Automated analysis of gunshot records could to make the fight for the preservation of species more effective threatened in the world.
The Zoological Society of London (ZSL) has a new tool in the fight against the poaching of protected species. In the Dja Faunal Reserve in Cameroon, it has placed acoustic sensors capable of continuously recording events up to 1 km away. Based on Google's artificial intelligence (AI) techniques, the device automatically filters out shots fired and thus alerts anti-poaching patrols. Incidents can be pinpointed on a map of the reserve to help locate areas popular with poachers.
It's about planning patrol deployment areas at the time of day when you most expect illegal activity - Anthony Dancer, Director of Technology at the Zoological Society of London.
To date, wildlife conservationists have relied on photographic traps to track poachers. The traps are activated when there is movement and limited to a short distance. Acoustic sensors not only have the advantage of detecting incidents farther away and within a 360-degree radius, but they are also less expensive. At around 70 Fr. per sensor, however, this is still an investment for the zoological society, which has to raise funds.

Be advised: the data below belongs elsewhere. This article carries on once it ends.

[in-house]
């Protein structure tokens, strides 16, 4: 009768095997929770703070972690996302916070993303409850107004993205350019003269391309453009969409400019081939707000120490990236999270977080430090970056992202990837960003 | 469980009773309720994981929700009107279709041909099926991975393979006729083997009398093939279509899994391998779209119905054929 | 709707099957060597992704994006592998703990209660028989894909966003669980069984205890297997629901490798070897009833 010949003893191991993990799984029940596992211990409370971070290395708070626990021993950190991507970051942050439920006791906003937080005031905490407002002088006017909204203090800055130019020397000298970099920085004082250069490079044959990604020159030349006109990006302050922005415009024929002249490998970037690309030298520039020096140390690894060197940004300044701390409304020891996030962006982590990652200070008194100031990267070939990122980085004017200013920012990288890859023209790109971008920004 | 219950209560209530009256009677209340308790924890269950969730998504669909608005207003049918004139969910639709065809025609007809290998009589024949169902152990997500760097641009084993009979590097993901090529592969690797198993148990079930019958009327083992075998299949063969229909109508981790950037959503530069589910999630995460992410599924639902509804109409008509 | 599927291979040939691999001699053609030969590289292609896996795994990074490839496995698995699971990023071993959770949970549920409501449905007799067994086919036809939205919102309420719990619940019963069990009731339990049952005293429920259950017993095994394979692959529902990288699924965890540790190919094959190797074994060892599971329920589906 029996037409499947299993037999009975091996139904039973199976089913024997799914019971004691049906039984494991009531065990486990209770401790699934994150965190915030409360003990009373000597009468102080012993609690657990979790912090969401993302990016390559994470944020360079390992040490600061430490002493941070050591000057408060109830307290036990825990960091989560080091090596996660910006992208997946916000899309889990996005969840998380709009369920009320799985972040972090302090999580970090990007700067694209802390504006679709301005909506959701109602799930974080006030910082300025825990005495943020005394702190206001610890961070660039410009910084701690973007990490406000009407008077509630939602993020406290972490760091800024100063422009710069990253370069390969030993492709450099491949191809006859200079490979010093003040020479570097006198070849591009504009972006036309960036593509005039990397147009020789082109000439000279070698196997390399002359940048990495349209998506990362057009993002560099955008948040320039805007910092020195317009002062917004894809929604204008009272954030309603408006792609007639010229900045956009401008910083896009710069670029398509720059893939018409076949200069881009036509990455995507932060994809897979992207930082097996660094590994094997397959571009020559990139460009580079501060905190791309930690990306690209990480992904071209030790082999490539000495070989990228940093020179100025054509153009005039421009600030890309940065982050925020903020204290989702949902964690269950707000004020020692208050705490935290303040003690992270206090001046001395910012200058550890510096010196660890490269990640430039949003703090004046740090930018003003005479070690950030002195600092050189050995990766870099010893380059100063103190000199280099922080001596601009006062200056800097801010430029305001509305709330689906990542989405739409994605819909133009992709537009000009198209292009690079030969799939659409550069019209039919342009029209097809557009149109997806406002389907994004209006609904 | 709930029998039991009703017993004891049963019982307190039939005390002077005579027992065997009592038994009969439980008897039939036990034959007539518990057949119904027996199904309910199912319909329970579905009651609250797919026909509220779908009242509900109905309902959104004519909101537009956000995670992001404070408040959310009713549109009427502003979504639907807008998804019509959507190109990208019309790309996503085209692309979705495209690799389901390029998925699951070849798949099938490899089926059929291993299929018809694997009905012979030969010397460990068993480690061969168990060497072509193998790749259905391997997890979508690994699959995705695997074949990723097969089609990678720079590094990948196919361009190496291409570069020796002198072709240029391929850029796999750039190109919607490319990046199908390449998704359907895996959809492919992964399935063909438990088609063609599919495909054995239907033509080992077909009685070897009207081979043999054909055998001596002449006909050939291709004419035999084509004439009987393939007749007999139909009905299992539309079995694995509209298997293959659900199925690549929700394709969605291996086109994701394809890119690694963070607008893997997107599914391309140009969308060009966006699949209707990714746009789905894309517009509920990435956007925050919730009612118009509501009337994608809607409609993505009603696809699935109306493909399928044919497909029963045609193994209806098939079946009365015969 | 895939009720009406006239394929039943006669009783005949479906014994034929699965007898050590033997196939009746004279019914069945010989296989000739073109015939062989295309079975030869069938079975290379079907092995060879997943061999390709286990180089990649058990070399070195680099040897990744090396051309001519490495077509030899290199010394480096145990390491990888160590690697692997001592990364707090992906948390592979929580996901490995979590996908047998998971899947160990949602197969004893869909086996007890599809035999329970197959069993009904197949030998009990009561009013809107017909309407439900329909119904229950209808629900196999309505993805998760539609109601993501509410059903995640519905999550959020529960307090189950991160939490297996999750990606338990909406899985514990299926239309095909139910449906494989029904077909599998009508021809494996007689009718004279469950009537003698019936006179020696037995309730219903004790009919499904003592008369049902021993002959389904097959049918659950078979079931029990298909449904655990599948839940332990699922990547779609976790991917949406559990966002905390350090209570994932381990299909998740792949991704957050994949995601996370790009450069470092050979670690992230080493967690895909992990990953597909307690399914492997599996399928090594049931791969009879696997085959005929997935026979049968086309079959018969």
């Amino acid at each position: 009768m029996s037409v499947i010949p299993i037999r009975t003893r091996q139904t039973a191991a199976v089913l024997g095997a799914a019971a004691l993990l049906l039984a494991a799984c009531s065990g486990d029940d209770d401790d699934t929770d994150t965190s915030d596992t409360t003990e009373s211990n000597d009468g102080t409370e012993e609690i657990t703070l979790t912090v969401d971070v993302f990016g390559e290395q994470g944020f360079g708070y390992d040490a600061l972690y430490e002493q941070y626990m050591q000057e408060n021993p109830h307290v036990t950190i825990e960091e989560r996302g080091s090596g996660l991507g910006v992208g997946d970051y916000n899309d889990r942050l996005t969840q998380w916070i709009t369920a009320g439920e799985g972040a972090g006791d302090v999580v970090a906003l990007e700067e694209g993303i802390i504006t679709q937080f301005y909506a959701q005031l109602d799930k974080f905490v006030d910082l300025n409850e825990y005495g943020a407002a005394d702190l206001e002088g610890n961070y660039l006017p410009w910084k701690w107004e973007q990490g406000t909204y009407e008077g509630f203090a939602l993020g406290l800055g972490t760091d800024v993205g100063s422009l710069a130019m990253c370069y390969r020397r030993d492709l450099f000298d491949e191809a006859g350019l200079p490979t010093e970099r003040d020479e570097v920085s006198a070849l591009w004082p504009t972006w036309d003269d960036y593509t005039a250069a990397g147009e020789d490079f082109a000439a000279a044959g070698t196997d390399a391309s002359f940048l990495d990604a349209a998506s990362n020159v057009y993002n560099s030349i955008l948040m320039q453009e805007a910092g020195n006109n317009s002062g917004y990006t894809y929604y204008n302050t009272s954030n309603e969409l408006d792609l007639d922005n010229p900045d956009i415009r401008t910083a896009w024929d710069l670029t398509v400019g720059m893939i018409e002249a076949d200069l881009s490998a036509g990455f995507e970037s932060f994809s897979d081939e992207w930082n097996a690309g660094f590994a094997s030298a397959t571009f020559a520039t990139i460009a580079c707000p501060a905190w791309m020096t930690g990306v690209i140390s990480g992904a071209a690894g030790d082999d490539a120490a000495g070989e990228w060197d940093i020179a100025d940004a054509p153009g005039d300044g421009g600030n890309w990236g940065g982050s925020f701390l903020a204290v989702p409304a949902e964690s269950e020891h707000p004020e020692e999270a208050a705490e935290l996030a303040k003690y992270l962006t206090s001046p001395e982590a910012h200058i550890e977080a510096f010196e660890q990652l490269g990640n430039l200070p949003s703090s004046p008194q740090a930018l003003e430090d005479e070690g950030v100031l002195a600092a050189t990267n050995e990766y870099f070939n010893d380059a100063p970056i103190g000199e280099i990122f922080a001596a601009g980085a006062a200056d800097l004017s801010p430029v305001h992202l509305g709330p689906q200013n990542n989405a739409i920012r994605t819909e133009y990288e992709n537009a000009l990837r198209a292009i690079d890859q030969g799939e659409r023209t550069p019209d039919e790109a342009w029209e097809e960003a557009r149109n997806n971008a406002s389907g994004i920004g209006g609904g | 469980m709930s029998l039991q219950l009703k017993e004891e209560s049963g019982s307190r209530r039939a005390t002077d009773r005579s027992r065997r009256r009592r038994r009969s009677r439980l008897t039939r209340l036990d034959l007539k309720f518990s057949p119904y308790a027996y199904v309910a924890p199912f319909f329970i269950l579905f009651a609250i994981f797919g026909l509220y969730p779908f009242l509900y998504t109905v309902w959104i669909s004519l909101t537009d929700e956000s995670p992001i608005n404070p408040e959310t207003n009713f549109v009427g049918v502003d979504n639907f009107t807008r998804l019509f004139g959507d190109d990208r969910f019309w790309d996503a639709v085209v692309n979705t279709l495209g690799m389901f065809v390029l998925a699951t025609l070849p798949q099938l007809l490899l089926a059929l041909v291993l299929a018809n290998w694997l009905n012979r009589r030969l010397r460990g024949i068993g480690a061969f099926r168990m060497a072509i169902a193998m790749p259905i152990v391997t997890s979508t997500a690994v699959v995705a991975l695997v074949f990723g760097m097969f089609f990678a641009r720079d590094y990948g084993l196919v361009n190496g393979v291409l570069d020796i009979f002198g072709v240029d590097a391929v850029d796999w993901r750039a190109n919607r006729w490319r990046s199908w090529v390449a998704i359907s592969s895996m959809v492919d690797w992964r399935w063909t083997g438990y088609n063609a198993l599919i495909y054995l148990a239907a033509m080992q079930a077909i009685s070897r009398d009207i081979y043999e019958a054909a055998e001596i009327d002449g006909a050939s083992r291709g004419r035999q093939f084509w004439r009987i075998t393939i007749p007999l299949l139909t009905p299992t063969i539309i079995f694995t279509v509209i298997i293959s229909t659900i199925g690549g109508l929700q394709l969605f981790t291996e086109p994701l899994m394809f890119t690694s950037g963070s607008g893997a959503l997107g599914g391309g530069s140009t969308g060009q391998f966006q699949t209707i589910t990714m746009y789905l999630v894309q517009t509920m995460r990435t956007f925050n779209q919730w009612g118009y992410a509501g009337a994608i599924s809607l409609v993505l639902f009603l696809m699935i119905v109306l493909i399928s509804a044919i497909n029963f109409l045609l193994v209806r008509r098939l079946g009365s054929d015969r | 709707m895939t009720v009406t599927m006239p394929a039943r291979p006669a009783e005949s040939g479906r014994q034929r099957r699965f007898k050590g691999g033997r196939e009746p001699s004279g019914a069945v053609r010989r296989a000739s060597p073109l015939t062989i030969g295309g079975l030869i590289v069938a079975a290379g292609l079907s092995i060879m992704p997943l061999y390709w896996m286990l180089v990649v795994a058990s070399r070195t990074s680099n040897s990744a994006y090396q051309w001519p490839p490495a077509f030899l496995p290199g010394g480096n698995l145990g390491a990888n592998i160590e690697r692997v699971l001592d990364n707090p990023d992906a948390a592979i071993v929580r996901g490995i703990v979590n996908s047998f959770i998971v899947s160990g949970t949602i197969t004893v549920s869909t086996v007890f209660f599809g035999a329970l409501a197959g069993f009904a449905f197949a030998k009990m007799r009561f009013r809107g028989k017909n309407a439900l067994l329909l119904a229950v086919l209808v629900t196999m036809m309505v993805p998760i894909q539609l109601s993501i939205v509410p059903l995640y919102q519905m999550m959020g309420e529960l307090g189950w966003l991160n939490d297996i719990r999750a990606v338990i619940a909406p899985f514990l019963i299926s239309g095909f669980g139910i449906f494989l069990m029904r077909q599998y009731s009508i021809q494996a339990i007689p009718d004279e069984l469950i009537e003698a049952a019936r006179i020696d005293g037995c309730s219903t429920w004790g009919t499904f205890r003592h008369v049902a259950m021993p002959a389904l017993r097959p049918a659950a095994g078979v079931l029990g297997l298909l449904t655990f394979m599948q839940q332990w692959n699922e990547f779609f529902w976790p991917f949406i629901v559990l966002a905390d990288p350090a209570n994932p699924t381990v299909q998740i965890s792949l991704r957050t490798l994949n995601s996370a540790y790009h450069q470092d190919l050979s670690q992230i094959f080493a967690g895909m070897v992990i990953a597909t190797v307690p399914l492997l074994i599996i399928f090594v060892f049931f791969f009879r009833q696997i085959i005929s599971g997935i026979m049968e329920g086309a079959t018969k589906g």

Anthony Dancer, Director of Technology for ZSL, hopes that this sound tracking of the shots will only be a first step. He envisions
to be able to directly identify the poachers' voices. The sensors could also be used to observe how the wildlife is doing. Sound gunshot recognition technology has already been used by American police. But its reliability is not yet sufficiently established. "One of the most difficult things about gunshot identification is that sound bounces off surfaces," Professor Mark Plumbley of the English University of Surrey told the BBC. In cities, these are usually buildings, cars or people. So technology can be inaccurate." He believes that large, unpolluted desert areas are good for this technology, but there's always vegetation or other things that can disturb it.